The most common reason for animal trapping is that the animal is being a nuisance or is causing property damage. However, it is important to consider the reasons why the animal is doing this. Animals can be opportunistic, especially when an easy meal or shelter are involved.
In addition, the unfortunate loss of habitat due to development is increasing the instances of wildlife and human conflict. Areas where animals used to find shelter or searched for food have been replaced with commercial and residential buildings. The problem animal may only temporarily be in your area just as it is passing through or a source of food or shelter may have attracted it. If you live in an area with a substantial intact habitat, you will never be without the occasional visits from our wild neighbors.
Exclusion, if feasible, is usually the best method of coping with nuisance wildlife. Examples of exclusion, including removing food sources, securing trash containers, and removing outdoor pet food at night, are just a few of the many ways to deal with a nuisance animal situation and are the only permanent resolution in many cases.
WRONG ANSWER: Trap the opossum and relocate it. This will only provide a short term answer. Where there is one opossum there are more and another hungry one will end up doing the same thing.
RIGHT ANSWER: Keep a secure lid on your trash cans at all times. This removes the source of the problem, easy access to food.
If you chose to trap an animal, adhere to the following guidelines.
Due to the fact that most nuisance animals that are trapped are mammals, there is always a concern for the spread of zoonotic disease (diseases that can be transmitted between animals and humans ), particularly the rabies virus.
While in theory any “warm blooded” animal can carry the rabies virus, certain animals are considered low risk or high risk for rabies transmission. It is important to keep in mind that the most commonly trapped local wildlife species, the raccoon, is also the highest risk rabies carrier.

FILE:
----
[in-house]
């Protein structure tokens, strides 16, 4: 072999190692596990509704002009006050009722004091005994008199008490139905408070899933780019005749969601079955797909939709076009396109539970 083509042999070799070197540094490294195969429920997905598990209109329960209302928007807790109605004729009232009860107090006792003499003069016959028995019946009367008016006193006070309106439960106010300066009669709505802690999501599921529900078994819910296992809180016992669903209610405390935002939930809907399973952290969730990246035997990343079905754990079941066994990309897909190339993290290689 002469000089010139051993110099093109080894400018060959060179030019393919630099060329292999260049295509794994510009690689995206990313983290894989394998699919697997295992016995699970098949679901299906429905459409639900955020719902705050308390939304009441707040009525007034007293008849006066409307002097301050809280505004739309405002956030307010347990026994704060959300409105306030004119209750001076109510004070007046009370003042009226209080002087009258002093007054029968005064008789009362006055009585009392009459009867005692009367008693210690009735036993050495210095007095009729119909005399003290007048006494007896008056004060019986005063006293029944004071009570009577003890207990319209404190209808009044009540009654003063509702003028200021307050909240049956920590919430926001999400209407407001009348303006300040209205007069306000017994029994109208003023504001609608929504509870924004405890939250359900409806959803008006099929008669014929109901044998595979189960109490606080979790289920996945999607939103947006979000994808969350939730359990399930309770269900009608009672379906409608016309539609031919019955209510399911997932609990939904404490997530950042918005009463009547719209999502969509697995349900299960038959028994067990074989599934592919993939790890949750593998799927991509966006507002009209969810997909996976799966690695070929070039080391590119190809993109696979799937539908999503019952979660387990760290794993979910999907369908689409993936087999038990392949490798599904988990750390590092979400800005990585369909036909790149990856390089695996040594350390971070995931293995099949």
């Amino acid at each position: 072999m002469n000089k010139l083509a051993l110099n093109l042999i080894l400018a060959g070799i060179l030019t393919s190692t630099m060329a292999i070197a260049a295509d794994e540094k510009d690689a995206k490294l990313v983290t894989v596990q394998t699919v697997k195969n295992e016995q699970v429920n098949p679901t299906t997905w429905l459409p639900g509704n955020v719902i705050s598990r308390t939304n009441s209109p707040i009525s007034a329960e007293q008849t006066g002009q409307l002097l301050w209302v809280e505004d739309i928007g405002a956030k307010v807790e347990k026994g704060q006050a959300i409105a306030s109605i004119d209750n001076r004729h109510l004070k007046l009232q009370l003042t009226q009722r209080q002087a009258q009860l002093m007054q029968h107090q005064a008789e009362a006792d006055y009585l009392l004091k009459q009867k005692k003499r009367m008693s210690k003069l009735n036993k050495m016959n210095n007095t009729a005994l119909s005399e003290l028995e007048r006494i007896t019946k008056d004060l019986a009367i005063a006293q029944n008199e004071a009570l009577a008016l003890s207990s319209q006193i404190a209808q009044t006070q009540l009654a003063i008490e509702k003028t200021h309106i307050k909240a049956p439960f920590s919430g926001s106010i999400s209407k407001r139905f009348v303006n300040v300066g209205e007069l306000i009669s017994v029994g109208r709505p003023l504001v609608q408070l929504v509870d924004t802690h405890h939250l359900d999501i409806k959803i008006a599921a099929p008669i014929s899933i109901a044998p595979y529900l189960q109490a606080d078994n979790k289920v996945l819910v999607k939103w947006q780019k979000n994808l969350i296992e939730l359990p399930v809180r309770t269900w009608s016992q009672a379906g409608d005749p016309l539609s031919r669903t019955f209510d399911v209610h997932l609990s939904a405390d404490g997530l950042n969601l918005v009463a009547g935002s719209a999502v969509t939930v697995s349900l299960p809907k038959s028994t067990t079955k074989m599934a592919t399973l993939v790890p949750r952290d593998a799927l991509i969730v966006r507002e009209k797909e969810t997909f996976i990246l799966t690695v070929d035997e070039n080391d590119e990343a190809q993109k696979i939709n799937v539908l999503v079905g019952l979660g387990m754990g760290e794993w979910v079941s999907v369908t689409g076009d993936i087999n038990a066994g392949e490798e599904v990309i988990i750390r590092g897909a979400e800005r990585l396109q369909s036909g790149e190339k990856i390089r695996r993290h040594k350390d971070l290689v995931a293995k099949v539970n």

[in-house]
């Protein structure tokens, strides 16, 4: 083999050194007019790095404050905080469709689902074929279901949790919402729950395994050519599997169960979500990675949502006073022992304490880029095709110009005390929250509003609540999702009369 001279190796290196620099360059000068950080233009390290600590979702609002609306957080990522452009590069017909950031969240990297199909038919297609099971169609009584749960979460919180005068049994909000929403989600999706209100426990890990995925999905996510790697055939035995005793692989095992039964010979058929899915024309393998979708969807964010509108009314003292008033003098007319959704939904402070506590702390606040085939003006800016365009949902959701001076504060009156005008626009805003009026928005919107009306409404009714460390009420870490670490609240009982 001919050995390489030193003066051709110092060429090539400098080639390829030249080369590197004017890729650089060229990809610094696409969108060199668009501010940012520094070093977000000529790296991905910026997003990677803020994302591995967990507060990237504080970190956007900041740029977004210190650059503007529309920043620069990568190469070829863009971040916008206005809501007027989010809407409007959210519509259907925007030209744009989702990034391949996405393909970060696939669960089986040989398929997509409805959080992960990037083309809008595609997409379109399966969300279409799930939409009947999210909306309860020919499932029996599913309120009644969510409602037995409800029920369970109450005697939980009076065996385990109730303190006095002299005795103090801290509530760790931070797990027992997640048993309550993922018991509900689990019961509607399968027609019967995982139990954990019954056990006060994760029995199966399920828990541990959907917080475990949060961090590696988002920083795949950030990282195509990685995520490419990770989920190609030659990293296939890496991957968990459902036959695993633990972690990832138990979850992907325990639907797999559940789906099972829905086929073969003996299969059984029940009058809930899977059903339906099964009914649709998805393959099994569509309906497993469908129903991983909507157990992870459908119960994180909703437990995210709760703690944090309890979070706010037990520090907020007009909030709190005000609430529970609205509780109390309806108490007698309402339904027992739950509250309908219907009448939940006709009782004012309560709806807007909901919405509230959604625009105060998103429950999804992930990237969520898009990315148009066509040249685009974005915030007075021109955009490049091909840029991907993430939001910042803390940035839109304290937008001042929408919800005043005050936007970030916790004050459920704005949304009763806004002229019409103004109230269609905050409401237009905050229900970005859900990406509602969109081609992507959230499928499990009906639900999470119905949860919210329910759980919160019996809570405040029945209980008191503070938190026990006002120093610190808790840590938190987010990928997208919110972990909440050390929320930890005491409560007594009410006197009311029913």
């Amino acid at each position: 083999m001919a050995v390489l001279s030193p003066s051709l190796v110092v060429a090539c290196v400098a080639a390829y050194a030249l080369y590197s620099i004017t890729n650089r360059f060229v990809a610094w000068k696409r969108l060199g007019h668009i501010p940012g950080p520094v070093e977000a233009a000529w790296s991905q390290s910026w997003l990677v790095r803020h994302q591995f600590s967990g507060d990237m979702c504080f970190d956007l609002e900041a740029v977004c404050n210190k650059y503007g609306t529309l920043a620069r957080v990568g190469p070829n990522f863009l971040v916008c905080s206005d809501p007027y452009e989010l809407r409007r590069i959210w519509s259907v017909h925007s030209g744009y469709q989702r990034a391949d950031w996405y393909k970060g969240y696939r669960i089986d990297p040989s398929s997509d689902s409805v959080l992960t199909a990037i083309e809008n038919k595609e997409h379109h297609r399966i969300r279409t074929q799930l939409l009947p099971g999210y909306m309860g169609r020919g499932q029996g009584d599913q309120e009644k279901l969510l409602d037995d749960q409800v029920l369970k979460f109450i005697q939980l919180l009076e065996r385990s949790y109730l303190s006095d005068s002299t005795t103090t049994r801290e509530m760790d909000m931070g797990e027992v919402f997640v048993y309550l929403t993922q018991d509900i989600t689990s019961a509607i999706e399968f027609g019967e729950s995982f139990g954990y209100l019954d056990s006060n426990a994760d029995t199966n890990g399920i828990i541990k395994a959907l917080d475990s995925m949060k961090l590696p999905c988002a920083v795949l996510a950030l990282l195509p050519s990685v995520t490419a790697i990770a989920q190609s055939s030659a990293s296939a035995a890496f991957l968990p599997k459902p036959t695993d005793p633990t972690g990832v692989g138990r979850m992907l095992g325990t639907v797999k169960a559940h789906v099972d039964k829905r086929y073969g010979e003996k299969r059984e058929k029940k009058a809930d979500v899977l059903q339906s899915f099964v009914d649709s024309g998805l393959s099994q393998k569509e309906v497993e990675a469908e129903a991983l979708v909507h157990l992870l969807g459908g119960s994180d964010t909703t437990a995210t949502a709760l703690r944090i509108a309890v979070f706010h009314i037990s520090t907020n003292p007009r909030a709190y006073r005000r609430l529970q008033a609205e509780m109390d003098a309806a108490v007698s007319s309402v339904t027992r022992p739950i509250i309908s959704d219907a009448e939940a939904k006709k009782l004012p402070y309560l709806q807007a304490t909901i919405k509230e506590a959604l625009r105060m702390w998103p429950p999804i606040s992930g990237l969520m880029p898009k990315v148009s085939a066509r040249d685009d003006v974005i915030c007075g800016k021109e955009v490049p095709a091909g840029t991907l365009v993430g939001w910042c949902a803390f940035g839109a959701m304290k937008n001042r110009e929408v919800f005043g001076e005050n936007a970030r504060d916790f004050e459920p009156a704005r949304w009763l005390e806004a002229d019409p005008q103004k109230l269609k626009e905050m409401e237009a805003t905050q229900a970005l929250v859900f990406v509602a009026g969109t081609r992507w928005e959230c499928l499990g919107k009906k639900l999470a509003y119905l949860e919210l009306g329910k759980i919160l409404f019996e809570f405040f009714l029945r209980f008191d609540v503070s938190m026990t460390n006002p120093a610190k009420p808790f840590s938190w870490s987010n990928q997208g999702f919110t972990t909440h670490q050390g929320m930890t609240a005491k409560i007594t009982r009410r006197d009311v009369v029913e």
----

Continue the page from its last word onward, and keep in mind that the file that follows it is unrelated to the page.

Always use caution when dealing with any trapped wildlife or domestic animals. Trapping can be very emotionally stressful on the animal and they can become aggressive or defensive if they feel threatened. Any incidents of a bite or a scratch must be reported to our department to ensure that there is no transfer of the rabies virus.
Traps can be purchased at many garden supply centers, feed and seed stores, and hardware stores. Successful trapping is a result of using a trap of appropriate size and using bait that is attractive to your target animal. Use a trap that is large enough for the animal to enter and turn around. If the trap is too small the animal will have to back it’s way out and will be reluctant to go inside.
Place the trap in an out of the way place where the animal feels secure, such as under a deck or along a fence. Trap location is especially important when considering nocturnal animals. For instance, if a trap is in the middle of a yard with no shade or cover, a nocturnal animal trapped during the night will be in direct sunlight the next day.
Use bait that is attractive to your target animal but not so attractive to non-target animals. Bait placement is important for some animals. For animals reluctant to enter the trap, trail baiting, leaving a small trail of food or scent for them to follow, can help guide them into a trap. Make sure the animal cannot reach through the sides of the trap.
After trapping an animal, consult the FWC's list of Nuisance Wildlife Trappers that Operate in Your Count
y. Most trappers will charge a fee for their services. Domestic animals, such as cats, are taken to the nearest animal shelter. In some instances the animal may be released on scene where it is trapped. An example of this would be a cat from a registered feral colony.
It is your responsibility to ensure that the animal is trapped and maintained in a humane manner until it can be transported.
Trapping is extremely stressful for the animal and additional external stimuli, such as other animals, people harassing the animal, or excessive heat, cold, or rain can cause injury or possible death to the animal.
If an animal becomes injured or dies as a result of negligence in trapping, the trapper may be held liable civilly or criminally. The intent of trapping is to safely contain an animal so that it can be safely transported elsewhere. Trapping should be used as a last resort and not in any way to make the animal suffer.